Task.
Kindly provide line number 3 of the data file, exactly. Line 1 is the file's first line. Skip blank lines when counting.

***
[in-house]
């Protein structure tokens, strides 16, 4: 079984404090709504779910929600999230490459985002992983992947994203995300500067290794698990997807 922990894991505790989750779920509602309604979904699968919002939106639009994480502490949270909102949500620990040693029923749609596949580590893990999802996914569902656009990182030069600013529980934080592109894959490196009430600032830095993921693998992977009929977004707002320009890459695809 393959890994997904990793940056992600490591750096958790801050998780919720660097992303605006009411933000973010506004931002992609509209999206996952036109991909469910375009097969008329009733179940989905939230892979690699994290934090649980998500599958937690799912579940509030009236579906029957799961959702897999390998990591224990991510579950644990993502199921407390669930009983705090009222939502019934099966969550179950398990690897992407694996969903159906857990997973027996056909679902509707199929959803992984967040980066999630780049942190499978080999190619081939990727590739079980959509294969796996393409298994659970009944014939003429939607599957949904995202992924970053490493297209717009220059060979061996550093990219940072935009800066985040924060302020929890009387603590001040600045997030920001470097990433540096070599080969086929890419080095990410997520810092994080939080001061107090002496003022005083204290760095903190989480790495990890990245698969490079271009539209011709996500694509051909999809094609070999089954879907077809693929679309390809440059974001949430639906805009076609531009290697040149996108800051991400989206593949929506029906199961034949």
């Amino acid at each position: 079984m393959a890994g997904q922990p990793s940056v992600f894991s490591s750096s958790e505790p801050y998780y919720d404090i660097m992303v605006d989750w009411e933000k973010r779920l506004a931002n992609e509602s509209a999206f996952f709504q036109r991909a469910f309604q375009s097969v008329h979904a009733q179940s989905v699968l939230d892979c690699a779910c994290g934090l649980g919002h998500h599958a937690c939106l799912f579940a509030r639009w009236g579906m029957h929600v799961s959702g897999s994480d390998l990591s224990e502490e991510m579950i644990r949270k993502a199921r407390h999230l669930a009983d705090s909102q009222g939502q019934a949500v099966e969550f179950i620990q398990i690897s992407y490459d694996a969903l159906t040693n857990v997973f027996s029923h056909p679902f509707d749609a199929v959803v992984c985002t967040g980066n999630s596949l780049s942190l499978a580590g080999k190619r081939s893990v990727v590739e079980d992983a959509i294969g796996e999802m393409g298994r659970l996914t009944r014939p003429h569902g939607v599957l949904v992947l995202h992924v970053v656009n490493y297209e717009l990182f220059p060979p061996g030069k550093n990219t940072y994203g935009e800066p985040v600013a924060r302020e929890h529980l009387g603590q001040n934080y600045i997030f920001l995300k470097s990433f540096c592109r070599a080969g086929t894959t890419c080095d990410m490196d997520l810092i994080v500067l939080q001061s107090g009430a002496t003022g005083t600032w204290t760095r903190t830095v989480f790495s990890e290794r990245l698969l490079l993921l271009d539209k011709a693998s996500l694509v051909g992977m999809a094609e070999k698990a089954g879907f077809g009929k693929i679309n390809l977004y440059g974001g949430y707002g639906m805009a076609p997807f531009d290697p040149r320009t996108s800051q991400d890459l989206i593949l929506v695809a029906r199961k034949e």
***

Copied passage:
């Amino acid at each position: 079984m393959a890994g997904q922990p990793s940056v992600f894991s490591s750096s958790e505790p801050y998780y919720d404090i660097m992303v605006d989750w009411e933000k973010r779920l506004a931002n992609e509602s509209a999206f996952f709504q036109r991909a469910f309604q375009s097969v008329h979904a009733q179940s989905v699968l939230d892979c690699a779910c994290g934090l649980g919002h998500h599958a937690c939106l799912f579940a509030r639009w009236g579906m029957h929600v799961s959702g897999s994480d390998l990591s224990e502490e991510m579950i644990r949270k993502a199921r407390h999230l669930a009983d705090s909102q009222g939502q019934a949500v099966e969550f179950i620990q398990i690897s992407y490459d694996a969903l159906t040693n857990v997973f027996s029923h056909p679902f509707d749609a199929v959803v992984c985002t967040g980066n999630s596949l780049s942190l499978a580590g080999k190619r081939s893990v990727v590739e079980d992983a959509i294969g796996e999802m393409g298994r659970l996914t009944r014939p003429h569902g939607v599957l949904v992947l995202h992924v970053v656009n490493y297209e717009l990182f220059p060979p061996g030069k550093n990219t940072y994203g935009e800066p985040v600013a924060r302020e929890h529980l009387g603590q001040n934080y600045i997030f920001l995300k470097s990433f540096c592109r070599a080969g086929t894959t890419c080095d990410m490196d997520l810092i994080v500067l939080q001061s107090g009430a002496t003022g005083t600032w204290t760095r903190t830095v989480f790495s990890e290794r990245l698969l490079l993921l271009d539209k011709a693998s996500l694509v051909g992977m999809a094609e070999k698990a089954g879907f077809g009929k693929i679309n390809l977004y440059g974001g949430y707002g639906m805009a076609p997807f531009d290697p040149r320009t996108s800051q991400d890459l989206i593949l929506v695809a029906r199961k034949e």